Last month it emerged that George Osborne had ordered the energy department to carry out deeper cuts to onshore wind subsidies in a move designed to appeal to Tory backbenchers – 100 of whom have signed a petition to that effect.
While Decc is already planning a 10 per cent cut to “Rocs” (renewable obligation certificates) the Treasury was seeking cuts of up to 25 per cent, it was widely reported.
But I have been handed a letter from the chancellor to Ed Davey, energy secretary, which suggests that the wind subsidies are only a microcosm of a wider battle over the green agenda raging in Whitehall. Read more
David Cameron’s interview with the Telegraph this morning was interesting for lots of reasons. But the main one was his big hint of having to cope with austerity until 2020. Asked if there was likely to be a decade of cuts, the prime minister said:
This is a period for all countries, not just in Europe but I think you will see it in America too, where we have to deal with our deficits and we have to have sustainable debts. I can’t see any time soon when…the pressure will be off.
I don’t see a time when difficult spending choices are going to go away.
Bleak words, which echoed what Sir Jeremy Heywood, the cabinet secretary, said last month. He told an audience at the Institute for Government:
After weeks of shadow boxing, ministers are finally publishing their proposals on reforming the House of Lords today. They include an 80 per cent elected chamber, filled with 450 part-time “senators”, elected by regional list.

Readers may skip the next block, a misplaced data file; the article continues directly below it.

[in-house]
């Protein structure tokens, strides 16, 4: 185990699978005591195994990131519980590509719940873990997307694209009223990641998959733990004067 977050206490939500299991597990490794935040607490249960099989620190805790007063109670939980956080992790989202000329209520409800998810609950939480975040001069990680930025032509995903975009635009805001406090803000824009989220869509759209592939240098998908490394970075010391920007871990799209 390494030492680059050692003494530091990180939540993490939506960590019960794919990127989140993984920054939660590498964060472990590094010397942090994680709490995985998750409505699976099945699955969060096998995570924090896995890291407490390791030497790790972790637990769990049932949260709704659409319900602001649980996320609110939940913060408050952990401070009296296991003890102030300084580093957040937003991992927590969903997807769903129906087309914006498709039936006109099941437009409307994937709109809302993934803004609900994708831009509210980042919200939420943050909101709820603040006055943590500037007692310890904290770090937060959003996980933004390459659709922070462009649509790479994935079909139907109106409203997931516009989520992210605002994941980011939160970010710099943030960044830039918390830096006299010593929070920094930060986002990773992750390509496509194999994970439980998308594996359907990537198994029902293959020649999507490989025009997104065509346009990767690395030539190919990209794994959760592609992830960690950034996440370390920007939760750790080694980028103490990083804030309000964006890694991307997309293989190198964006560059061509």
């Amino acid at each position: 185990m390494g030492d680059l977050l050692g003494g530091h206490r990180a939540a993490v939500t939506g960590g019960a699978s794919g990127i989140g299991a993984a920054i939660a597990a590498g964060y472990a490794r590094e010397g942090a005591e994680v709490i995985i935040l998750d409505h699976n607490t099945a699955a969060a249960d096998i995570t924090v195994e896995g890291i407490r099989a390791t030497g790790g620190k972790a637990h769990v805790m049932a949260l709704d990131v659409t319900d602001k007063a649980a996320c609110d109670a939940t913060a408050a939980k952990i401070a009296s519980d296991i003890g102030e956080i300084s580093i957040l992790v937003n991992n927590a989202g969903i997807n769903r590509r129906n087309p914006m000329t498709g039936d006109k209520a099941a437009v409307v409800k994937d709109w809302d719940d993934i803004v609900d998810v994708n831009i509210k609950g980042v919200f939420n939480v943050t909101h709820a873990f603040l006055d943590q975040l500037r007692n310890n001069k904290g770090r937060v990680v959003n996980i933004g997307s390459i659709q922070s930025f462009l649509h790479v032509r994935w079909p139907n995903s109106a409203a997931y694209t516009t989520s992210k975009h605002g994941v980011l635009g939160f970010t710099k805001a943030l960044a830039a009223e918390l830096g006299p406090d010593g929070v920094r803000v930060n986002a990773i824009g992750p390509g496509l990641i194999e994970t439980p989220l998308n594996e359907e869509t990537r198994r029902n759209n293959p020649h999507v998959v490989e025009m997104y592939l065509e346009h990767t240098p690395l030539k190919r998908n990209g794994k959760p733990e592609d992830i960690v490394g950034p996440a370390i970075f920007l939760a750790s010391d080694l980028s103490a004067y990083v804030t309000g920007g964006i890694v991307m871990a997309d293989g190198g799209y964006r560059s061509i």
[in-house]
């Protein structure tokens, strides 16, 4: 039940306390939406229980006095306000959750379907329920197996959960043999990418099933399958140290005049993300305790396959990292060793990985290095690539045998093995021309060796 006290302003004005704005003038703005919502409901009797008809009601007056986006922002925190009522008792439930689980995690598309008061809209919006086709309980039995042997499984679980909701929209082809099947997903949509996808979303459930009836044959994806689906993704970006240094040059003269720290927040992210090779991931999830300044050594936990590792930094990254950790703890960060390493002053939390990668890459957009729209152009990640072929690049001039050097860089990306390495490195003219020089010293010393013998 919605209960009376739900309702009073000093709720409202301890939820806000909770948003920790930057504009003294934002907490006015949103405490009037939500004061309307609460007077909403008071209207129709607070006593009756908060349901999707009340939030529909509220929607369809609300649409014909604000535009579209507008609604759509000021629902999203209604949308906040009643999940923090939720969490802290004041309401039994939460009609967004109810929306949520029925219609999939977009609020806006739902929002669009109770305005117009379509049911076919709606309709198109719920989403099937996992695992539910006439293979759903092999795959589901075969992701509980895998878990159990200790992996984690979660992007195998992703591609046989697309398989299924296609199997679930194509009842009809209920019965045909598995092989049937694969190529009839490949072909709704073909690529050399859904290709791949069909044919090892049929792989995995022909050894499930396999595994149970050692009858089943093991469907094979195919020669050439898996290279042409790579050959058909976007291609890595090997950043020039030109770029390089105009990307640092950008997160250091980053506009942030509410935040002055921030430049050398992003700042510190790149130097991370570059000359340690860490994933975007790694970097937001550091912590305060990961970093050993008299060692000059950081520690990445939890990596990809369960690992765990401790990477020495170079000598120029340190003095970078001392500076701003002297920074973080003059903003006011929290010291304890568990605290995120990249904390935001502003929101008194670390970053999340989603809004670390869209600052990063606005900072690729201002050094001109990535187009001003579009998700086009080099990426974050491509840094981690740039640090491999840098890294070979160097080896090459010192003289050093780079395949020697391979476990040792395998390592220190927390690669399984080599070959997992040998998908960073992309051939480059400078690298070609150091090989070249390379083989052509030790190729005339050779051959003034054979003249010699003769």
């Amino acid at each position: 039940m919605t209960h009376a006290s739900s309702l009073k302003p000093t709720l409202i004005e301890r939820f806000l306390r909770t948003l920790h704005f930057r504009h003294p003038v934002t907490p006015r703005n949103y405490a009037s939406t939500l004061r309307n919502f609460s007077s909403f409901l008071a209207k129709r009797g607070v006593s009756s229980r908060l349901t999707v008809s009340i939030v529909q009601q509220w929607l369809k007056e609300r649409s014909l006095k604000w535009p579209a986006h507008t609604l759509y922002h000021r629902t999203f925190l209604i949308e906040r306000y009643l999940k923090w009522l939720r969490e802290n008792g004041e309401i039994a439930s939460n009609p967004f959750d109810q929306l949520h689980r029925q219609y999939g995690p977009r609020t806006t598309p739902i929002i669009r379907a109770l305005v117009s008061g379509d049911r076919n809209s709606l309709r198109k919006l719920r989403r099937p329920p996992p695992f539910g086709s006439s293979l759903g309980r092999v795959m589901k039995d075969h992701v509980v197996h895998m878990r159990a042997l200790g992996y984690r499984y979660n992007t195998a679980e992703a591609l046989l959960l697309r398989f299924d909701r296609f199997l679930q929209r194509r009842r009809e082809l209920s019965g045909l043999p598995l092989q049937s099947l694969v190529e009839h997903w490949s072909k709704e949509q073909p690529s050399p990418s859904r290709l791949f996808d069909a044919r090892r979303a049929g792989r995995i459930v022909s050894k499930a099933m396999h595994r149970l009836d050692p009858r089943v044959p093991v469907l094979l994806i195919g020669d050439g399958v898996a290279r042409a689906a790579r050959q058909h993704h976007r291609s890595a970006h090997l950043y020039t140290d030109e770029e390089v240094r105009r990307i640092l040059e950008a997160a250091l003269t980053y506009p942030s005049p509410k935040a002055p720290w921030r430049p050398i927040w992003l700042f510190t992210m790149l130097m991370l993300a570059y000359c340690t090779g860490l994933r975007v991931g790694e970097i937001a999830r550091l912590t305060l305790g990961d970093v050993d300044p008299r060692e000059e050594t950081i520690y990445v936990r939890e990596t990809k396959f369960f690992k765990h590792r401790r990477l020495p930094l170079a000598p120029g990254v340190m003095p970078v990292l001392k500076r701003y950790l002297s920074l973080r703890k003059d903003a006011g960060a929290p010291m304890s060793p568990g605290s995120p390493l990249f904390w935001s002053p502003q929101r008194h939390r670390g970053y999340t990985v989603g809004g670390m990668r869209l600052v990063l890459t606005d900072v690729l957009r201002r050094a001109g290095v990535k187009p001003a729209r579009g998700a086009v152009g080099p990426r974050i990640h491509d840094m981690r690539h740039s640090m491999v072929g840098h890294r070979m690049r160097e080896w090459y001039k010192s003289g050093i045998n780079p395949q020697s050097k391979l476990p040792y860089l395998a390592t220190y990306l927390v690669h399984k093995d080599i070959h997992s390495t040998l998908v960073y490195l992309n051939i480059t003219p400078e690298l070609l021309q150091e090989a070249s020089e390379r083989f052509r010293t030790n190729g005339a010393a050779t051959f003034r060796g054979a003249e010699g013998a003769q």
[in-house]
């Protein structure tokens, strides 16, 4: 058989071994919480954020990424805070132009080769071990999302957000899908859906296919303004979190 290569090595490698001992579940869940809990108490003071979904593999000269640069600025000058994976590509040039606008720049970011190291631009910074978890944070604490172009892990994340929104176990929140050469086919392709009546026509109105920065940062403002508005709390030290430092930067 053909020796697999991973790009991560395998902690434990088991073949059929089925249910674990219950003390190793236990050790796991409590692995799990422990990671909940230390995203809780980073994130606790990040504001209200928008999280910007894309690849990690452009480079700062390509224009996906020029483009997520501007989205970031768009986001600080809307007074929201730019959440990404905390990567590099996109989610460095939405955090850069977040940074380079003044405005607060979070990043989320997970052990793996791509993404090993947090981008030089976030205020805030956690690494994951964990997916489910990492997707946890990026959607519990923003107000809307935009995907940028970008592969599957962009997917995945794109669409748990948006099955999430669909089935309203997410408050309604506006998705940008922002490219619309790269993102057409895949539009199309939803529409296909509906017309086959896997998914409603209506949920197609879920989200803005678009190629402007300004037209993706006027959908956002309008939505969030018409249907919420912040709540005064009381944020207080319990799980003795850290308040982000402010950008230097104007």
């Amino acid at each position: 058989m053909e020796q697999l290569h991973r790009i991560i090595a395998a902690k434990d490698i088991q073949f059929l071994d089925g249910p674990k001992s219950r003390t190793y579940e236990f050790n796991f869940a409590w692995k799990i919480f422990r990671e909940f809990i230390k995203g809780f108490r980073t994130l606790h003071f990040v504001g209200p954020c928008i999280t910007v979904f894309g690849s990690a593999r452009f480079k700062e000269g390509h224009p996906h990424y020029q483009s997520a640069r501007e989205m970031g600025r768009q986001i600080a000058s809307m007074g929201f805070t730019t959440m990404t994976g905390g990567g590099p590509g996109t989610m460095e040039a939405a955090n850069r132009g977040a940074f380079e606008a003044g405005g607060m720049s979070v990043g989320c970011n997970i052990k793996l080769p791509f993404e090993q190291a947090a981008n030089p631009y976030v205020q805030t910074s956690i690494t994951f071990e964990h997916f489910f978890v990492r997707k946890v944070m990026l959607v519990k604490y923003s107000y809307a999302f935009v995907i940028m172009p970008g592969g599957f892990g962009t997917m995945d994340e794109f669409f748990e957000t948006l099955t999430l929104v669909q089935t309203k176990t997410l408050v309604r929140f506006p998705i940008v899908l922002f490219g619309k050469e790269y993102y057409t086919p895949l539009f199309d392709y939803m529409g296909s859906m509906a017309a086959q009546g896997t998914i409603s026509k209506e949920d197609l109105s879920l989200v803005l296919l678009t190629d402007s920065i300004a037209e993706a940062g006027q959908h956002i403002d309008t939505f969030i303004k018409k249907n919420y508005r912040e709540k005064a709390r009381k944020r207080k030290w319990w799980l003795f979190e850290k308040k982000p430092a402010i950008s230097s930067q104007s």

Tory backbenchers are already up in arms, threatening rebellion and, in the case of some ministerial aides, resignation. Conor Burns, PPS to Owen Paterson, said this morning:
If I lose my job for something that was a mainstream view within the Conservative party within the last parliament, which serving cabinet ministers held as their view, so be it.
Reading this morning’s papers, you would have known that Michael Gove’s proposals to scrap GCSEs and bring back two levels of qualification for 16-year-olds have sparked a row. But to a greater extent than any recent government, this row is not between the government and the opposition, it is within the government. The papers reported:
Michael Gove has ignited a furious coalition row with the Liberal Democrats… (FT)
Nick Clegg vows to block Michael Gove’s plan to ditch GCSEs (Guardian)
Nick Clegg erupted with fury and vowed to block Michael Gove’s proposals… (Daily Mail)
To an extent, this suits both coalition partners: Gove gets to posture in front of the Tory faithful, while the Lib Dems get to show their muscle when the eventual compromise is reached. Read more
Vince Cable has reignited one of the questions that has dogged the coalition since it formed: when will it split up? Talking to BBC 5 Live’s John Pienaar, the business secretary said:
Everybody involved knows that before the next general election the two parties will have to establish their own separate platforms and identity.
But how that disengagement takes place, over what time period is very much an issue for the future, certainly not something we’re talking about at the moment.
The question is, what exactly does Cable mean by “disengagement”? Read more